Richard and Morales sought to allay concerns from Southern California leaders. Even as construction continues in the San Joaquin Valley and extends toward San Jose, Richard said, “we would be making concurrent investments in other critical parts of the state, particularly in the Burbank-Los Angeles-Anaheim corridor” to prepare for the eventual operation of high-speed trains. Those improvements, amounting to about $4 billion over the coming few years, would include upgraded tracks and new street over- and underpasses to reduce the dangers from at-grade street crossings in areas that serve Los Angeles Metrolink commuter trains, freight railroads and the future high-speed rail route.
One apparent factor in the rail authority’s strategic decision is the challenge – both in cost and complexity – of spanning the Tehachapi and San Gabriel mountain ranges to close the passenger-rail gap between Bakersfield and the San Fernando Valley, said Rod Diridon, a former chairman of the rail authority board and director emeritus of the Mineta Transportation Institute at San Jose State University. Passengers riding Amtrak’s San Joaquin passenger trains through the Valley now stop at Bakersfield and transfer to buses to continue on to Union Station in Los Angeles.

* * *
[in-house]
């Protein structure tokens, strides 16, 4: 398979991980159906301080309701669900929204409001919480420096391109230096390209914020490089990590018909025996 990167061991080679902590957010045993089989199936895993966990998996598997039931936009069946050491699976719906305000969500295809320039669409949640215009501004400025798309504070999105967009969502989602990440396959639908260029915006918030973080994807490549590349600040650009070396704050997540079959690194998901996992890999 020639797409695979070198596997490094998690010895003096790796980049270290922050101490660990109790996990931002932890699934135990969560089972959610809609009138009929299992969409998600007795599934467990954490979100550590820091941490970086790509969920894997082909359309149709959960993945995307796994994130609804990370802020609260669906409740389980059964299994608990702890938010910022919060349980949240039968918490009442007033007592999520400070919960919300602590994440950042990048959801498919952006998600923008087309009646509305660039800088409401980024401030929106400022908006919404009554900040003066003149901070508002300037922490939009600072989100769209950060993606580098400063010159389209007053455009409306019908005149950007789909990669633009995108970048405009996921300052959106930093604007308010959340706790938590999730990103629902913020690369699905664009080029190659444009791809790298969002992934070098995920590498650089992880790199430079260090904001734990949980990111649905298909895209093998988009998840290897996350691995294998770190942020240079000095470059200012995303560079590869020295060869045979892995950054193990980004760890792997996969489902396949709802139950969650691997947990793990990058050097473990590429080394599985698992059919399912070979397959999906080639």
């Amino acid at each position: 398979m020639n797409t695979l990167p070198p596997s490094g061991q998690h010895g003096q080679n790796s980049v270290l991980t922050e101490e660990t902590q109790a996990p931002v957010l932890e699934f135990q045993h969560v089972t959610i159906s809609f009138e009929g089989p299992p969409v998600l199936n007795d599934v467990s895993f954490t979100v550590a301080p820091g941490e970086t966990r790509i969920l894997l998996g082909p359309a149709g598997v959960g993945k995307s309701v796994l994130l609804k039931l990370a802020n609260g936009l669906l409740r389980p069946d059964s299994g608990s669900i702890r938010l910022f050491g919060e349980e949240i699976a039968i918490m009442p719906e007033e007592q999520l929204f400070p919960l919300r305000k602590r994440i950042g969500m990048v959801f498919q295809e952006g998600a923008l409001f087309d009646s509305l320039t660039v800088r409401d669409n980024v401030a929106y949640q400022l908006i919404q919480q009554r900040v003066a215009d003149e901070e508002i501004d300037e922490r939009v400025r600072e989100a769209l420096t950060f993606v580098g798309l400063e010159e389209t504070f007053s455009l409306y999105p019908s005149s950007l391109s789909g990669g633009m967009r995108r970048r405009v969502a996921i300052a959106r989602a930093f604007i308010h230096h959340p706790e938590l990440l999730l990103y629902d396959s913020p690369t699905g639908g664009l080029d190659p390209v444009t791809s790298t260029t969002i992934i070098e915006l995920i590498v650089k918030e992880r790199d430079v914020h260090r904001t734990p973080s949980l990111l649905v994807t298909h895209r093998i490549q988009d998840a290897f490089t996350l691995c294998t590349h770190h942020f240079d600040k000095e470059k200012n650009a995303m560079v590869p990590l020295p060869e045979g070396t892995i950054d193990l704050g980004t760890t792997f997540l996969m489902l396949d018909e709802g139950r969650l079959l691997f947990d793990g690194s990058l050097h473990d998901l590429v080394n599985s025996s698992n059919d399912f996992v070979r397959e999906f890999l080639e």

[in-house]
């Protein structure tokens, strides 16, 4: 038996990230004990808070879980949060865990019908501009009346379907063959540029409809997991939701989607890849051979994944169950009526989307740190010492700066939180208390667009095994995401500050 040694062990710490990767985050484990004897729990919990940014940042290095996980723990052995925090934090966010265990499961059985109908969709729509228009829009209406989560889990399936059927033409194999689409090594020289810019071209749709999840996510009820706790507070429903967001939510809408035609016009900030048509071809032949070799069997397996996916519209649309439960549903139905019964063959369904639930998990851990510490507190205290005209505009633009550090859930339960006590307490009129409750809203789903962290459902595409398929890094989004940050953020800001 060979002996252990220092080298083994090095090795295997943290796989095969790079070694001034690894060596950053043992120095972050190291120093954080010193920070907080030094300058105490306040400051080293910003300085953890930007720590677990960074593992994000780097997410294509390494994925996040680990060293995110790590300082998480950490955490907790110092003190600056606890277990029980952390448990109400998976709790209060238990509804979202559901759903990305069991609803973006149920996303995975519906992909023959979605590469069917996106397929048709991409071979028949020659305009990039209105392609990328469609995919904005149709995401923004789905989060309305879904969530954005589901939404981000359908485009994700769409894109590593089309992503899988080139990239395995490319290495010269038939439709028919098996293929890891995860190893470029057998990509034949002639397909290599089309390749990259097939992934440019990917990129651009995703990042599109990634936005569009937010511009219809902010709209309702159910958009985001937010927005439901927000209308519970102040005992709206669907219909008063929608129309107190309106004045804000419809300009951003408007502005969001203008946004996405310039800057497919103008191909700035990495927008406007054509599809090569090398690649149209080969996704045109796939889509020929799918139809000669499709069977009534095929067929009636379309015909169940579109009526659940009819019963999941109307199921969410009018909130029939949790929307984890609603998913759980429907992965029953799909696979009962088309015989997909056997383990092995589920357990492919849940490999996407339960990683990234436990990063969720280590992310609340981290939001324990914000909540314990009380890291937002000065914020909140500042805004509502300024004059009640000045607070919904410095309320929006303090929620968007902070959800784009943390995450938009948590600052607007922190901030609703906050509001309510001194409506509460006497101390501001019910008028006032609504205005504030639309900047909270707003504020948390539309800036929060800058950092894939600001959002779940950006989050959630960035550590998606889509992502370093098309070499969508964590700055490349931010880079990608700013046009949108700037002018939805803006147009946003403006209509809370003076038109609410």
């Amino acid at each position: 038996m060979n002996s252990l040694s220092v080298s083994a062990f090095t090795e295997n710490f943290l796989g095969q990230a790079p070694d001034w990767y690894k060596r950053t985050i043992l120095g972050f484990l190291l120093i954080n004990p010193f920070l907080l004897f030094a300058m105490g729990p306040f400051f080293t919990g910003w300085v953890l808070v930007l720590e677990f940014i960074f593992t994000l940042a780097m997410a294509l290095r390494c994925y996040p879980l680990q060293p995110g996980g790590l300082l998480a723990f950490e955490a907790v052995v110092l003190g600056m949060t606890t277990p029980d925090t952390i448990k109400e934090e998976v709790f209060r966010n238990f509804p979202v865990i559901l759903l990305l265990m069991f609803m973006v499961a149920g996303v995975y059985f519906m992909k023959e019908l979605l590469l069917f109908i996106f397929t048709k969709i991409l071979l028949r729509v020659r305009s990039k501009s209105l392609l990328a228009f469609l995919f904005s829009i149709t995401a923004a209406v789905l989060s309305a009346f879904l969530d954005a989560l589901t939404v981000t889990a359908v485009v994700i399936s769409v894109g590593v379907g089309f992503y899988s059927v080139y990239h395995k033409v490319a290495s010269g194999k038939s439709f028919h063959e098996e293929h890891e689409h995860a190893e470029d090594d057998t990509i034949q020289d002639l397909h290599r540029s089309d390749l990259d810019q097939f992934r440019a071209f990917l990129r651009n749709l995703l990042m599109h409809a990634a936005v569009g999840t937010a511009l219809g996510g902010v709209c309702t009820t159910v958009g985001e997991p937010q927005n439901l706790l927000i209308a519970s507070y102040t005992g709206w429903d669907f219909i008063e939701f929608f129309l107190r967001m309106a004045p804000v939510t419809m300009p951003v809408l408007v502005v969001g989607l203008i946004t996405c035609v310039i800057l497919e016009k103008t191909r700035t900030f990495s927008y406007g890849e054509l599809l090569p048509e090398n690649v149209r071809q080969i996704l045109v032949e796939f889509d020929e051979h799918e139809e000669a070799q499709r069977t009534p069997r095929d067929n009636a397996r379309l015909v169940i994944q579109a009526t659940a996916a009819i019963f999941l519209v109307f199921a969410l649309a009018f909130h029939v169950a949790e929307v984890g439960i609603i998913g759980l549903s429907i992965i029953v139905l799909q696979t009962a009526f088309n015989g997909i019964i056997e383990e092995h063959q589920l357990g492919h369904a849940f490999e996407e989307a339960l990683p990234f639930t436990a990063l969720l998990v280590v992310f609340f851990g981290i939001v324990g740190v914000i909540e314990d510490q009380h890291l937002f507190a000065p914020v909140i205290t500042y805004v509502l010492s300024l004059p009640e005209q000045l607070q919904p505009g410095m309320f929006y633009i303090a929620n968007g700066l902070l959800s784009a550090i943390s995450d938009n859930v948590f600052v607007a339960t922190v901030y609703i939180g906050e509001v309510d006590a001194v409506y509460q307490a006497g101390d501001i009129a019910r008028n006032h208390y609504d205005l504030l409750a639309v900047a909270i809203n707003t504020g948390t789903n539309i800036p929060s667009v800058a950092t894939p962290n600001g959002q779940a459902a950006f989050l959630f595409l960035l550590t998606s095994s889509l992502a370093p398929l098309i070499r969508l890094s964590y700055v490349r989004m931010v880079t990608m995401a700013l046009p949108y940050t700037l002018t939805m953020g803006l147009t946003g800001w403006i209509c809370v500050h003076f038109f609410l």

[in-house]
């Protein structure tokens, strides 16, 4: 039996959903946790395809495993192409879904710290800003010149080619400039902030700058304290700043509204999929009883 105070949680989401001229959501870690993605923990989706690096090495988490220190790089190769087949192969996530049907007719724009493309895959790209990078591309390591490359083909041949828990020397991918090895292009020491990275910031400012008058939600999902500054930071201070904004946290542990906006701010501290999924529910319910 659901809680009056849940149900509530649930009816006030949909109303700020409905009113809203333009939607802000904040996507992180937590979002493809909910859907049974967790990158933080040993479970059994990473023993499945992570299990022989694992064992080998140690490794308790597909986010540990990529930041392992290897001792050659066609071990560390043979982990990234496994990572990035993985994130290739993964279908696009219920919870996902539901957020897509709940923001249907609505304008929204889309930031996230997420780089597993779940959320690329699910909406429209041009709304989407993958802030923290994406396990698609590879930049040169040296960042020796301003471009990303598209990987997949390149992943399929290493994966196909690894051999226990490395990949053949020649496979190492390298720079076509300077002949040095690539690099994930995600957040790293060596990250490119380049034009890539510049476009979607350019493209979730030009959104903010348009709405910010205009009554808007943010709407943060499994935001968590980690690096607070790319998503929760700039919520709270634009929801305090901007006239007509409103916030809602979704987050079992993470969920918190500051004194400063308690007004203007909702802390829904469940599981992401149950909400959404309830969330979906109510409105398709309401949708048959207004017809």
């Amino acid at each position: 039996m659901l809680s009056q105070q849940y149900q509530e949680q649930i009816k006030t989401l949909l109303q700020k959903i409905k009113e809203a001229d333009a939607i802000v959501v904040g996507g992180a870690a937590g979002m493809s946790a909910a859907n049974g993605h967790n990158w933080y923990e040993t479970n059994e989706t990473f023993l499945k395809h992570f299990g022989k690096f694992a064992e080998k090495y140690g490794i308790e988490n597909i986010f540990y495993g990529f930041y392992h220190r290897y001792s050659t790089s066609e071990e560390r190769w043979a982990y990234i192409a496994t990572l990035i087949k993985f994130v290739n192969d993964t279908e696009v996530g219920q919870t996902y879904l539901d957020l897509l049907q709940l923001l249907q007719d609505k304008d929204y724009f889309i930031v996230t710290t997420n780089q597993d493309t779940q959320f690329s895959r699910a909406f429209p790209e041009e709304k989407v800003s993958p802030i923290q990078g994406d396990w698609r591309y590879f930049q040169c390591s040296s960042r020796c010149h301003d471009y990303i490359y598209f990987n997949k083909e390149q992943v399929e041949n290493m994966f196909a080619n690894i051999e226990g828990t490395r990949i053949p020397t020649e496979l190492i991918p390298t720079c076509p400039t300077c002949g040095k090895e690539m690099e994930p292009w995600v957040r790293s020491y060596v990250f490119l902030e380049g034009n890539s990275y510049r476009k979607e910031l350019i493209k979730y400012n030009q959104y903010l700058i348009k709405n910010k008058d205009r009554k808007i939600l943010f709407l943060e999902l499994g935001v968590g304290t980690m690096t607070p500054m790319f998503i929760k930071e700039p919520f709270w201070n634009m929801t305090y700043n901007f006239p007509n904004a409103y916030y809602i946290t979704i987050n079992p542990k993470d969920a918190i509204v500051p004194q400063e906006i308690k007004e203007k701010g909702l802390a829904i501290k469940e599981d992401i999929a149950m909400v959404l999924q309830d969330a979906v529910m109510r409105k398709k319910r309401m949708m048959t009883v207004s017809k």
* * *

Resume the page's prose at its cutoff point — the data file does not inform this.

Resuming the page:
“The primary advantage is cost, and that’s nothing that anybody can control,” Diridon said Thursday. “The cost of getting from Fresno to the Silicon Valley through Pacheco Pass is much less than going from Bakersfield over the Tehachapis to Los Angeles. There is much more difficult terrain going through the Tehachapis and the canyon country south of Palmdale.”
Richard and Morales added that proving ridership and revenue on a Bakersfield-San Jose stretch of the system will also be the nudge that private-sector industry interests will need to invest or provide financing to help pay for the remaining portion of the route.
The overall cost of the full Phase 1 San Francisco-Los Angeles system, forecast to be completed in 2028, is also lower than the estimate from two years ago. The 2014 business plan projected a cost of $67.6 billion. But Richard said that based on bids for the San Joaquin Valley construction contracts coming in below engineers’ estimates, as well as new ideas to reduce development costs, the price tag has been revised downward to about $62.1 billion in the draft 2016 plan. Of that $5.5 billion in savings, the agency plans to use $2 billion to make additional upgrades, including additional tracks in the Burbank-Anaheim stretch to improve service, resulting in a net San Francisco-Anaheim estimate of $64.1 billion.